How to be a full-stack marketer

Course Compare's Robert Furtado explains why expanding your skill set can fuel experimentation and growth.
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By Robert Furtado

An entirely new mindset born from Silicon Valley’s startup culture is upturning traditional notions of what it means to be a marketer. Look carefully and you’ll notice coding terminology has even begun to appear in the industry’s latest job titles.

Take the “full-stack marketer.” Like a full-stack web developer who understands every layer of the technology “stack,” a full-stack marketer leverages different technologies to grow a business by any means possible.

It’s no wonder Silicon Valley speak is infiltrating our marketing language. The rise of new media platforms – from the Amazons to the Snapchats – has made it possible to take a product from zero to millions of users in just a few years. But doing so requires a new set of skills and a radically new approach to growth based on experimentation.

The full-stack marketer doesn’t just publish content on media platforms — they “hack” them. Airbnb famously helped kick-start its growth by sending automated emails to people who placed rental listings on Craigslist. Spotify built social proof into its music-streaming service by showing Facebook users what their friends were listening to in real time. In what’s now a familiar practice, Hotmail engineered virality into its original email service by including “P.S. Get Your Free Email at Hotmail” and a link at the bottom of all outgoing emails.

Product and engineering minds are co-opting new platforms to drive explosive growth for their companies in ways that may have not occurred to marketers before.

This doesn’t mean they need to learn JavaScript to be successful. However, it does mean a wide-ranging skillset and experience using different technologies are becoming critical for those looking to innovate. Successful startup marketers today have adopted a new mindset based on rapid user testing and data-driven decision making, swapping concepts like focus groups for A/B testing; brand awareness for viral factor; and mindshare for social influence.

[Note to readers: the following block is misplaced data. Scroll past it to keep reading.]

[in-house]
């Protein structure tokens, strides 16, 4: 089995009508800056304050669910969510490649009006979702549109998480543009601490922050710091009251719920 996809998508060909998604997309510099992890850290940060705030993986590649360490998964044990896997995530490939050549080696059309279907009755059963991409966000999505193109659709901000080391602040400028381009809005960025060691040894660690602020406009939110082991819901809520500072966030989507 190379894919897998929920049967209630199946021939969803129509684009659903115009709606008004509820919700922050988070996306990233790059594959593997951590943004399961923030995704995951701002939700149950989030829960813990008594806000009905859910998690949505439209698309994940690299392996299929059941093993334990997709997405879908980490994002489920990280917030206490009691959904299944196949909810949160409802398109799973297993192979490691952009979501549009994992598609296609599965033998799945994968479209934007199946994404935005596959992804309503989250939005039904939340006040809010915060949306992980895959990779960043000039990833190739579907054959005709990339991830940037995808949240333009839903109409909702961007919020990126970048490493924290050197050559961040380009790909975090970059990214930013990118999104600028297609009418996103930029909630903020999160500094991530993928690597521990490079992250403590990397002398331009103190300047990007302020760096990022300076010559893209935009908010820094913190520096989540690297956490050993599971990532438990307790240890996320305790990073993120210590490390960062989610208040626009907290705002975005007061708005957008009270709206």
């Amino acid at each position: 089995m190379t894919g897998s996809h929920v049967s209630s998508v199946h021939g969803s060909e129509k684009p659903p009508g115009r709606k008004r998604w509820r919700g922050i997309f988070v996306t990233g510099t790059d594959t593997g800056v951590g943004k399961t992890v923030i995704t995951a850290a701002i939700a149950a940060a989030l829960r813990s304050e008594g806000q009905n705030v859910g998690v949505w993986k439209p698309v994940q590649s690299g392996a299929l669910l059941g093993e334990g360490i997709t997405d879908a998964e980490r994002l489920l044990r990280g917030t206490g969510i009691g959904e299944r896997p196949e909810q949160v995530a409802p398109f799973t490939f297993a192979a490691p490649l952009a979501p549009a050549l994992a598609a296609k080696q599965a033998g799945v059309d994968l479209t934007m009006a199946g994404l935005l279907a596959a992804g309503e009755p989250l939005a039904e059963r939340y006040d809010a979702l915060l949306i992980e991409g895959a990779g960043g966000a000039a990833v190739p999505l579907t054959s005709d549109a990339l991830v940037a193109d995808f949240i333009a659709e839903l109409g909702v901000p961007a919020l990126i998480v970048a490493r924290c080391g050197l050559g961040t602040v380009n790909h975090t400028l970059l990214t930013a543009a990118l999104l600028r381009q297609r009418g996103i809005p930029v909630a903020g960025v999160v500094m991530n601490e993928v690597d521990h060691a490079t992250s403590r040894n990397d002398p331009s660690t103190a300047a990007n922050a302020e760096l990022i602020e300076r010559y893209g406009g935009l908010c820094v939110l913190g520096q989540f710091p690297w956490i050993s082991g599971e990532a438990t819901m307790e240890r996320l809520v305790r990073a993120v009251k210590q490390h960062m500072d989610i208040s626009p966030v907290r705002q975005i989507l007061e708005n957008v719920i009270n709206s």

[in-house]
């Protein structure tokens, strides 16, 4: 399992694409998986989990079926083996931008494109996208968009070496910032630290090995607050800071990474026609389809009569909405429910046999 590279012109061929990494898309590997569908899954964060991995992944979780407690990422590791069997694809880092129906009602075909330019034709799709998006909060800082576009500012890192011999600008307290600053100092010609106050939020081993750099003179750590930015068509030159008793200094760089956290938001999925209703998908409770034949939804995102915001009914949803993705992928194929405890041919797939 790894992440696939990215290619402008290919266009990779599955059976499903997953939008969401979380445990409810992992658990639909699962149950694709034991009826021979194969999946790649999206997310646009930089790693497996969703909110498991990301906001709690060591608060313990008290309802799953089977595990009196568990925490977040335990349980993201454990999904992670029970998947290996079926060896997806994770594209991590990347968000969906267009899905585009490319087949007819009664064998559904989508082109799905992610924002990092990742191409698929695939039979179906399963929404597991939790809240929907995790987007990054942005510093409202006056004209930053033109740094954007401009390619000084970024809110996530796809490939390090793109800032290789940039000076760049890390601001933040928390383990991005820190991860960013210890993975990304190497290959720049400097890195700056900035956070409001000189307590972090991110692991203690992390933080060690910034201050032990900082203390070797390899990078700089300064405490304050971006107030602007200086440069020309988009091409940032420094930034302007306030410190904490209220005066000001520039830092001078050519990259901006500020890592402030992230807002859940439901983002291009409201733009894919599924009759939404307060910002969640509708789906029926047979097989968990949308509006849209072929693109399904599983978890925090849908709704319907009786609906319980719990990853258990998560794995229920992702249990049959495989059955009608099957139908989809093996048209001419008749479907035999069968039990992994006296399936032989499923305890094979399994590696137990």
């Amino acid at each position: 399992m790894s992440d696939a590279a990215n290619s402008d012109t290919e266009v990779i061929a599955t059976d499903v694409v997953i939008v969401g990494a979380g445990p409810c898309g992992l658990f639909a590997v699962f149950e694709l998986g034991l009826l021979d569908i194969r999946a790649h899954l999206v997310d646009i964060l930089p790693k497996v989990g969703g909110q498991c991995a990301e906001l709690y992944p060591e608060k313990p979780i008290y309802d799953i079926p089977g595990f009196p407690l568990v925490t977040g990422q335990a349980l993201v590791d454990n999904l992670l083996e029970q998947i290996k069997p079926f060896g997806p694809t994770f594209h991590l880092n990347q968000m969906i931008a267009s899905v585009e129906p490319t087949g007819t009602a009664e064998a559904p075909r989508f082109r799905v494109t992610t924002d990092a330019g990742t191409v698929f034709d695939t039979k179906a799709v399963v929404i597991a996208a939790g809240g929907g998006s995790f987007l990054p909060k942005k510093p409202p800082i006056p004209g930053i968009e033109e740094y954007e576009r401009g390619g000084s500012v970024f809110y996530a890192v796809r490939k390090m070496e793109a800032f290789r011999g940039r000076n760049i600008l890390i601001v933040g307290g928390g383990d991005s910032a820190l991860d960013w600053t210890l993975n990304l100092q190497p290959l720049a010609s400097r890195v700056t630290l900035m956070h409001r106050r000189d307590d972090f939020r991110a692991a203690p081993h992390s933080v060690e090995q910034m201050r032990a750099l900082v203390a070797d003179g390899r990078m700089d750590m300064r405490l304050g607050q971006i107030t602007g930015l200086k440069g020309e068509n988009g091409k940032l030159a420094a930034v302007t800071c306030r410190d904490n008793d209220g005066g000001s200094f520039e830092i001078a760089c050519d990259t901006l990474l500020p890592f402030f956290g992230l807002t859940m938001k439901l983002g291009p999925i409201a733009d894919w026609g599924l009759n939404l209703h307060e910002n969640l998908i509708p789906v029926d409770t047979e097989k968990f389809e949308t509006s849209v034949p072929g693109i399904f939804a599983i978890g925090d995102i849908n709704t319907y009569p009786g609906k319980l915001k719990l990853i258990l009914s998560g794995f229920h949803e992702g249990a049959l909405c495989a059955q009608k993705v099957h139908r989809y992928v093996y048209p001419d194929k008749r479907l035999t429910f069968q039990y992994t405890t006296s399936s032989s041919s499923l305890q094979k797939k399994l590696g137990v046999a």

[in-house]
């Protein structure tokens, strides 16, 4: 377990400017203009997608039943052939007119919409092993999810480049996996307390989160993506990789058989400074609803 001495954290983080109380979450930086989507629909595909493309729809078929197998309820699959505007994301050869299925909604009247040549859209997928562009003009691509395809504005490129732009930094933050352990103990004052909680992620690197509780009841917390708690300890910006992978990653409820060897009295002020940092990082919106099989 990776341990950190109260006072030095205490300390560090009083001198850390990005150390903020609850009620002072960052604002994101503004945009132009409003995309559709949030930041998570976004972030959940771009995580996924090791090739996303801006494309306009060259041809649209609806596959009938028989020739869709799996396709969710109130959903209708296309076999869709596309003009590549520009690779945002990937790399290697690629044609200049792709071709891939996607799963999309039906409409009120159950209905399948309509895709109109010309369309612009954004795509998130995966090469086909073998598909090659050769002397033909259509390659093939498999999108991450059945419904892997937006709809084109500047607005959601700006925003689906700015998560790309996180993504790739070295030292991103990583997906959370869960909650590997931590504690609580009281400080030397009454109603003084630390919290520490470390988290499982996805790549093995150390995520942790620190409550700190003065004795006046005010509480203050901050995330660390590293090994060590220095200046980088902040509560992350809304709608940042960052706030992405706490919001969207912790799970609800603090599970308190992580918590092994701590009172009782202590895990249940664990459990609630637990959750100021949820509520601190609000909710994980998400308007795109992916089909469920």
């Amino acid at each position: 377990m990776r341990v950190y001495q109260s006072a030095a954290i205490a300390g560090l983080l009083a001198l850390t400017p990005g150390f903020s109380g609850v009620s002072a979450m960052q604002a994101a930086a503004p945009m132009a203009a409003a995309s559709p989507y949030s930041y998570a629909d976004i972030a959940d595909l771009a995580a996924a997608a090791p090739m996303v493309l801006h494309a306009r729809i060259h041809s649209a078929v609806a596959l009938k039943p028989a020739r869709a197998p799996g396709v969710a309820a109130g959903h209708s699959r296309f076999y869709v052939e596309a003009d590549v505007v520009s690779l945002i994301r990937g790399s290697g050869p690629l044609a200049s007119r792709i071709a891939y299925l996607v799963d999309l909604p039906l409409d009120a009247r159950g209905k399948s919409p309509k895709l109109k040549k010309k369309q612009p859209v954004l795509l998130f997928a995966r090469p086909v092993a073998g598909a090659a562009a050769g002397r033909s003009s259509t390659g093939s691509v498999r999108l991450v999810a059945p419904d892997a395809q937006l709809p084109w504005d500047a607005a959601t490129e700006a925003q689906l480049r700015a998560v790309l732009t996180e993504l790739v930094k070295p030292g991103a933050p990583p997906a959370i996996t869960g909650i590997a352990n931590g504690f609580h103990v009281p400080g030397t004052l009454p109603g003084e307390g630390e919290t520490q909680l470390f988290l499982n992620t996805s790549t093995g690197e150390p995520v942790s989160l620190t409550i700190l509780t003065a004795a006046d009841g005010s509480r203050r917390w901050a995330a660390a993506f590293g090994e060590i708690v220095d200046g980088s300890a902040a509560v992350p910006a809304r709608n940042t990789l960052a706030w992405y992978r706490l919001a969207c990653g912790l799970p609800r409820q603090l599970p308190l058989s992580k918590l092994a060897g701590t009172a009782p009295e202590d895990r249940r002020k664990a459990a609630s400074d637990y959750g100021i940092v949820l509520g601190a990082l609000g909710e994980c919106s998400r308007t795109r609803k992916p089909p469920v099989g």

Of course, technical demands on marketers will only grow as technology advances and organizations pursue untapped marketing channels. AI chatbots, mobile notifications and VR are just a handful of technologies already redefining the future of work. Marketers and companies alike must become as fast and flexible as the challenges and opportunities they face if they want sustainable long-term growth.

Paul Graham, co-founder of Y Combinator, a world-leading incubator of early-stage startups summarizes Silicon Valley’s message to marketers everywhere like this: make something people want. Don’t put more dollars behind products that don’t work. Don’t wait to get your product in front of potential customers. Build something people want — and that means testing, learning and repeatedly redesigning products and even entire businesses until they’re primed for growth.

At a minimum, learning core concepts in web development will make you a better cross-functional team leader, help you track data across digital marketing channels, and give you new conceptual frameworks for solving problems. It will also open your mind to new possibilities for developing products and reaching new audiences.

Don’t believe anyone who tells you job titles don’t matter. They reveal a lot about the intellectual and cultural influences of an organization — and they’re a lagging indicator of structural change within industries. The full-stack marketer is a prime example.

Tomorrow’s marketing pros shouldn’t be expected to master every programming language and new technology. That’s unsustainable. But the leaders among them will acquire the right combination of technical skills based on what affects their bottom line and build teams with complementary skillsets around them. And then they’ll never stop learning.

Robert Furtado is the founder of online education hub CourseCompare.ca and a former Humber School of Media instructor.